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#11365 - 11/28/00 04:12 PM redundant pairings  
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tsuwm Offline
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this too shall pass
I came across the phrase "vim and vigor" the other day and, struck by its repetitive nature, was reminded of when "kit and caboodle" came up here a while back. have we covered (nearly) equivalent pairings?


#11366 - 11/28/00 04:38 PM Re: redundant pairings  
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Father Steve Offline
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A professor with whom I studied long, long ago told me that, when there appears to be a redundancy in such a pairing, it is often because one Anglo-Saxon (Germanic) word has been coupled with one Norman (Latin) word. He pointed to a dozen examples of this in the 1549 and 1552 Books of Common Prayer, although it was so long ago, I don't recall the examples.


#11367 - 11/28/00 07:09 PM Re: redundant pairings  
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Jackie Online content
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This is not exactly the same, but...flesh and blood.
Hale and hearty. Part and parcel? Hack and slash.
Far and wide (maybe).





#11368 - 11/28/00 08:12 PM Re: redundant pairings  
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Marty Offline
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Prim and proper.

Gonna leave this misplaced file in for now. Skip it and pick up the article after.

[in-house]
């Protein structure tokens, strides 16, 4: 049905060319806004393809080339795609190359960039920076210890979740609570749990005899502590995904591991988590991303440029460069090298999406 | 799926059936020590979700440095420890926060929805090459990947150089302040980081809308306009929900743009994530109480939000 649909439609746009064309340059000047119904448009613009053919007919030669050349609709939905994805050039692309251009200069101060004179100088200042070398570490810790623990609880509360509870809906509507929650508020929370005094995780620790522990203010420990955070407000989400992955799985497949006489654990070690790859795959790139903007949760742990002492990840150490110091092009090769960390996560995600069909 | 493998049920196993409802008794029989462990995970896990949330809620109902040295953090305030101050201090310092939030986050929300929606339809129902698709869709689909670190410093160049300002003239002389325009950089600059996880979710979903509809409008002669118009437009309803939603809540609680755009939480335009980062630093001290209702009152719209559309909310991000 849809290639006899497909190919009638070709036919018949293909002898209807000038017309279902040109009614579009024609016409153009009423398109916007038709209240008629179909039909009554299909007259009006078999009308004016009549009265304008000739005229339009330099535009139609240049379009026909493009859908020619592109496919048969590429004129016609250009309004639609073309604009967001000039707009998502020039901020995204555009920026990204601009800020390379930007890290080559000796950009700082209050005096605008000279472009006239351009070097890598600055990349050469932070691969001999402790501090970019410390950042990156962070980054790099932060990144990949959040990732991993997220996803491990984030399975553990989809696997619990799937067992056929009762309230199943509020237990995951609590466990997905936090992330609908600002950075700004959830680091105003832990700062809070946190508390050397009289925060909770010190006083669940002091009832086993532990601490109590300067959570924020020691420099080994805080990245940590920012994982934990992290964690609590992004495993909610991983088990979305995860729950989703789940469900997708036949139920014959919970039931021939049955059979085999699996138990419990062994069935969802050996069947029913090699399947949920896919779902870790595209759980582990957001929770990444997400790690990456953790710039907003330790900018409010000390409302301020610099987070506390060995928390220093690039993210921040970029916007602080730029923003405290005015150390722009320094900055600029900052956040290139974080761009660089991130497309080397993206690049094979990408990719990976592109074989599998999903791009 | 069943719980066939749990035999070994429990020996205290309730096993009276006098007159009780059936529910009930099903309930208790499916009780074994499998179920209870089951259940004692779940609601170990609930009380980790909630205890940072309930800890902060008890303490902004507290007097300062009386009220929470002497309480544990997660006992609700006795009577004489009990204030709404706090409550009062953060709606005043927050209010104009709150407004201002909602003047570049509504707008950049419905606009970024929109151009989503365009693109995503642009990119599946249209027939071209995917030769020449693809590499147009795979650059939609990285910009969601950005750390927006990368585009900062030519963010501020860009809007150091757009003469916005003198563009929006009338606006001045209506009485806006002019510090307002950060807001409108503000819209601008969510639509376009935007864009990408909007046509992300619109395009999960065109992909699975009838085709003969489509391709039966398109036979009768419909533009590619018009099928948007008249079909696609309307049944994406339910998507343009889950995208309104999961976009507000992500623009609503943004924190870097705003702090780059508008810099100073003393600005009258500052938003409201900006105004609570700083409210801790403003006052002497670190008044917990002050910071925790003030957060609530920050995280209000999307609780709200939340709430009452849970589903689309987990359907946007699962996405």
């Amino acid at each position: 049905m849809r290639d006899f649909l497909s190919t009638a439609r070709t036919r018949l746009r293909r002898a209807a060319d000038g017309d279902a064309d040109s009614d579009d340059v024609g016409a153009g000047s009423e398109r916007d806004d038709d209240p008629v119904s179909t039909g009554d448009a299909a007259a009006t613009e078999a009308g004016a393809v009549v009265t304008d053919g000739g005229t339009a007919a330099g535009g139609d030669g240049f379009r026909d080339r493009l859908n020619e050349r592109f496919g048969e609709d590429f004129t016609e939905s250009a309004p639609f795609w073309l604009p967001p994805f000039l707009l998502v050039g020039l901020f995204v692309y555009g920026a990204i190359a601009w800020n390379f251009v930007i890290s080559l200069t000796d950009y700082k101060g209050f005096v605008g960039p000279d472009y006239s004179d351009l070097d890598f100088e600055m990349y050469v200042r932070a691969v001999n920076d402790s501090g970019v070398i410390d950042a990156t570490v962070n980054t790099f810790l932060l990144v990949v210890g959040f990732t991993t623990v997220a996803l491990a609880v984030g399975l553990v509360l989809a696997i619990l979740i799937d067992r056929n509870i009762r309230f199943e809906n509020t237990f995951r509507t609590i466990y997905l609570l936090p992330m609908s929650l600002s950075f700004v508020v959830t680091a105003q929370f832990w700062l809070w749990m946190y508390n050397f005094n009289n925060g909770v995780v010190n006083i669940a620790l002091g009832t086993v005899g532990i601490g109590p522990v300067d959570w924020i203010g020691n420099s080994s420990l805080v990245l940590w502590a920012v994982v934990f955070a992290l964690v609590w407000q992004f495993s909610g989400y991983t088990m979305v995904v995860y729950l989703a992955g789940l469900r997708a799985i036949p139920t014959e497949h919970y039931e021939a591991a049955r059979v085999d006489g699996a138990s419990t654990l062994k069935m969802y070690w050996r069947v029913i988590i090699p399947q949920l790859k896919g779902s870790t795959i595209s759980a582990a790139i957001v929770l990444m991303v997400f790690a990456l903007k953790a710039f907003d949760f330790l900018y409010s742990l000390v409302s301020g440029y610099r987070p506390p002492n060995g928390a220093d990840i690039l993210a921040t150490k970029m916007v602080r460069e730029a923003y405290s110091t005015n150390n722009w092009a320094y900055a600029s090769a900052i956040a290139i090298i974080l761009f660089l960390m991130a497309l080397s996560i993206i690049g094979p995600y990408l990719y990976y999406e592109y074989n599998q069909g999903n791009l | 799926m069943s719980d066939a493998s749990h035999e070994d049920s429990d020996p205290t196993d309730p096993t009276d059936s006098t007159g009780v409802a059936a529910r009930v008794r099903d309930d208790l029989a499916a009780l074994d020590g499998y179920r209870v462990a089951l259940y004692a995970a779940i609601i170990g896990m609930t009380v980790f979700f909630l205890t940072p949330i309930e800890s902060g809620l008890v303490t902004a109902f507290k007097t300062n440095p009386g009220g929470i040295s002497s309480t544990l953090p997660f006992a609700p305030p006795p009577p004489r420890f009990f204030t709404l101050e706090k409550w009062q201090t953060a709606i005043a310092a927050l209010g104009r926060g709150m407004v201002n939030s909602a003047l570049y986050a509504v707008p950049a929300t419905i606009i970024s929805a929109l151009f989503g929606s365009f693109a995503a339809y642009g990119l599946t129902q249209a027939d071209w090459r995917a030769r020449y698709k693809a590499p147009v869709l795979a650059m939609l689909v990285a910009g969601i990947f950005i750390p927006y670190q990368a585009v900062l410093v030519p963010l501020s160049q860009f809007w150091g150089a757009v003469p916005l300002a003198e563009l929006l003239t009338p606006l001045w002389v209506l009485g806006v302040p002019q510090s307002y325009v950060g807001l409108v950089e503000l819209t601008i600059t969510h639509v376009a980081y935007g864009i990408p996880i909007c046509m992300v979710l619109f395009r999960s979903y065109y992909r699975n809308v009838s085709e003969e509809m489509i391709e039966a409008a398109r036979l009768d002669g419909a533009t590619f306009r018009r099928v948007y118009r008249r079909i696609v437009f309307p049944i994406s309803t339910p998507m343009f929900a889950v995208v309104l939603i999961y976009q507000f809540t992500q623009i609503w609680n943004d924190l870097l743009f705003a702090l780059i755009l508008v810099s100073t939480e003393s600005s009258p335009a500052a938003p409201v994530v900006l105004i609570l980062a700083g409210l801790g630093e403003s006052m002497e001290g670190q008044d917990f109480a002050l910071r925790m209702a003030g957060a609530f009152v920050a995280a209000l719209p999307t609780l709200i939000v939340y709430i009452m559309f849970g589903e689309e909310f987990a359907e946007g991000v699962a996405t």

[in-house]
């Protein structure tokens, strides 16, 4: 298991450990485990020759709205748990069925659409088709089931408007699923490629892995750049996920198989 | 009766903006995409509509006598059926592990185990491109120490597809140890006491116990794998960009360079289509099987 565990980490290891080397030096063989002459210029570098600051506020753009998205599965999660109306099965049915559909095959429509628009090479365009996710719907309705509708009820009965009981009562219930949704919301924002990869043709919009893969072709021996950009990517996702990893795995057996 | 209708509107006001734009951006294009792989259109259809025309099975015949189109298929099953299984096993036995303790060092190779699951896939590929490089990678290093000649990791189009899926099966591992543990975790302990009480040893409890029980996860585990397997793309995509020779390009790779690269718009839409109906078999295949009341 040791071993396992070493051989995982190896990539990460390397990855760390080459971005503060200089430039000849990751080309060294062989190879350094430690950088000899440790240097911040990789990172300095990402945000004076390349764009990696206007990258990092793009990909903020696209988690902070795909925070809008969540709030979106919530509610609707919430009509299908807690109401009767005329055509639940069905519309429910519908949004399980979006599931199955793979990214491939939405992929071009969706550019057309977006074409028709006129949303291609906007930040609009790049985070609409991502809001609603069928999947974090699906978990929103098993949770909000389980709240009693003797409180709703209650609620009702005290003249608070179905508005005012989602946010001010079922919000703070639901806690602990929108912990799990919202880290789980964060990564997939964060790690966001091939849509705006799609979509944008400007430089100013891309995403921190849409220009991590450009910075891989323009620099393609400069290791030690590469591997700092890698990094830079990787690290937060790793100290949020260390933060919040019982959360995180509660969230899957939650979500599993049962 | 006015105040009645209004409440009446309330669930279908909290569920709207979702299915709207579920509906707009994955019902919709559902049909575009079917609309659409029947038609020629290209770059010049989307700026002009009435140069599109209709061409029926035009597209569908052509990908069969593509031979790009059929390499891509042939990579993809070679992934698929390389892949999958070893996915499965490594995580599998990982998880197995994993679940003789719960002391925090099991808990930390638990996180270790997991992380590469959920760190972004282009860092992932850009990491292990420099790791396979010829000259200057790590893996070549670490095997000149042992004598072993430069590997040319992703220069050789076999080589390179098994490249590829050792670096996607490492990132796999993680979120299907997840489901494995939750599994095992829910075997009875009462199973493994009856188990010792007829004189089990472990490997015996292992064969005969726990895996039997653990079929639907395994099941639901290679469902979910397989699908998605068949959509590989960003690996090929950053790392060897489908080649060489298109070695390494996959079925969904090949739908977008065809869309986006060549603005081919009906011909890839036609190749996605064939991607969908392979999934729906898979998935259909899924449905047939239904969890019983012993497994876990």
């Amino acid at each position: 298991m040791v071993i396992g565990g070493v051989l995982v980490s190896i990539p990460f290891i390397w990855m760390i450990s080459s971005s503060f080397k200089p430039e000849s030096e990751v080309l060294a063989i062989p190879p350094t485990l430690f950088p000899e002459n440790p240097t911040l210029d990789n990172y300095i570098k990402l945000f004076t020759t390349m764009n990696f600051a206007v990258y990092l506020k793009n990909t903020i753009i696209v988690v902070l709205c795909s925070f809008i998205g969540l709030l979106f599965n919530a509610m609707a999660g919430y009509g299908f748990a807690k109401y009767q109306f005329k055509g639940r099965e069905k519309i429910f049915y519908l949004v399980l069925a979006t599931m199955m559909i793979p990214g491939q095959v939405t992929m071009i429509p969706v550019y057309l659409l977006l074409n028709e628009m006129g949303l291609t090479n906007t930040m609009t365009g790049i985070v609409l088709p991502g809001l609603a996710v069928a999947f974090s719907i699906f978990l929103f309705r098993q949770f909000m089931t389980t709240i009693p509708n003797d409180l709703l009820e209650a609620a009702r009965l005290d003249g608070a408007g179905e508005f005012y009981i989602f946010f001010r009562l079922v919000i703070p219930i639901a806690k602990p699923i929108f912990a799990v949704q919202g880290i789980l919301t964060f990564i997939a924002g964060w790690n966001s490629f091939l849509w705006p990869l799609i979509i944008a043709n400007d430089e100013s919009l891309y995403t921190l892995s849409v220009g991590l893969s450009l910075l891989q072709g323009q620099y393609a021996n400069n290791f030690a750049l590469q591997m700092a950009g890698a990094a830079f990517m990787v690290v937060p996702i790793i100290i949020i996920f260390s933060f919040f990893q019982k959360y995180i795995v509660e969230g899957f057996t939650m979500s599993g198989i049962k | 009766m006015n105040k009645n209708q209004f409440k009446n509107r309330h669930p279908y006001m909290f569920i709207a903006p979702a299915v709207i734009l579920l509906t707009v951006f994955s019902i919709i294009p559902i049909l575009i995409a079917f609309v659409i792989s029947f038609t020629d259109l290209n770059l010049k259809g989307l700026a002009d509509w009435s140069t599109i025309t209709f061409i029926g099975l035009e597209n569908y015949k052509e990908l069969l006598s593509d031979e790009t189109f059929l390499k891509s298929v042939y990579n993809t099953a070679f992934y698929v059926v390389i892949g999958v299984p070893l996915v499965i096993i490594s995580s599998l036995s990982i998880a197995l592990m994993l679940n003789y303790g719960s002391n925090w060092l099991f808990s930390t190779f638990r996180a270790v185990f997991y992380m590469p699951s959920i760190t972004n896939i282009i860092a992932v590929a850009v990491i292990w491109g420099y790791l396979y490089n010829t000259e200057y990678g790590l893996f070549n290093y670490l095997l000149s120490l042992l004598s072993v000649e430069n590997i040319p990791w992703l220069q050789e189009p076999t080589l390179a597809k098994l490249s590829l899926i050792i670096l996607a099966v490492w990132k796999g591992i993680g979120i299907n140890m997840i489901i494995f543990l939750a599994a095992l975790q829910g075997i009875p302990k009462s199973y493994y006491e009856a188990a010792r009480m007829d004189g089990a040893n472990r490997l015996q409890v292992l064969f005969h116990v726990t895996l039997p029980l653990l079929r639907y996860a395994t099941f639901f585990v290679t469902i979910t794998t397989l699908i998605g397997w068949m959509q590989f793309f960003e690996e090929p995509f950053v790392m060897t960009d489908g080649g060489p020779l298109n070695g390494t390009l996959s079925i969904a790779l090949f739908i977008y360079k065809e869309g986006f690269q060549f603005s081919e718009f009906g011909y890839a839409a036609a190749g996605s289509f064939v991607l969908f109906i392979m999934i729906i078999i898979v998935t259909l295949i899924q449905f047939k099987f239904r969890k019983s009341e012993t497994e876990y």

Neat and tidy.

It occurs to me, though, that there may be a sub-class of these expressions where the words are (almost) always coupled, such as "spick and span". Then again, if they can't be used separately, perhaps they don't qualify as redundant pairings??


#11369 - 11/28/00 08:13 PM Re: redundant pairings  
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of troy Offline
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rego park
kith and kin?

and in the negitive, neither fair nor foul? (so it what?)


#11370 - 11/28/00 08:19 PM Re: redundant pairings  
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Max Quordlepleen Offline
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Ship-shape and Bristol fashion?


#11371 - 11/28/00 09:11 PM Re: redundant pairings  
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tsuwm Offline
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this too shall pass
>Ship-shape and Bristol fashion?
now there's one that's not often heard in the Minnesota woods.


#11372 - 11/29/00 02:19 AM Re: redundant pairings  
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rack and ruin.


(Bristol fashion?? Background, please)


#11373 - 11/29/00 07:32 AM Re: redundant pairings  
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drum Offline
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How 'bout rip and tear?


#11374 - 11/29/00 07:52 AM Re: redundant pairings  
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Max Quordlepleen Offline
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In reply to:

(Bristol fashion? Background please)


The following sounds plausible:
"Bristol: Ship-shape and Bristol fashion means that everything is neat and tidy. This saying comes from two aspects of the old Bristol docks in the days before the Floating Harbour was established in the 1830s. Bristol had, and still has, one of the largest differences of water level between ebb and flood in the World, something like 10 metres. At low tide ships in the harbour, if not really properly constructed and laden, would either break their backs or their cargoes would shift. Because of this, Bristol ships were always first class in these respects, hence the saying. The Floating Harbour was constructed by Brunel in order to overcome the tide problem. "
source: http://www.briggs13.fsnet.co.uk/book/b.htm




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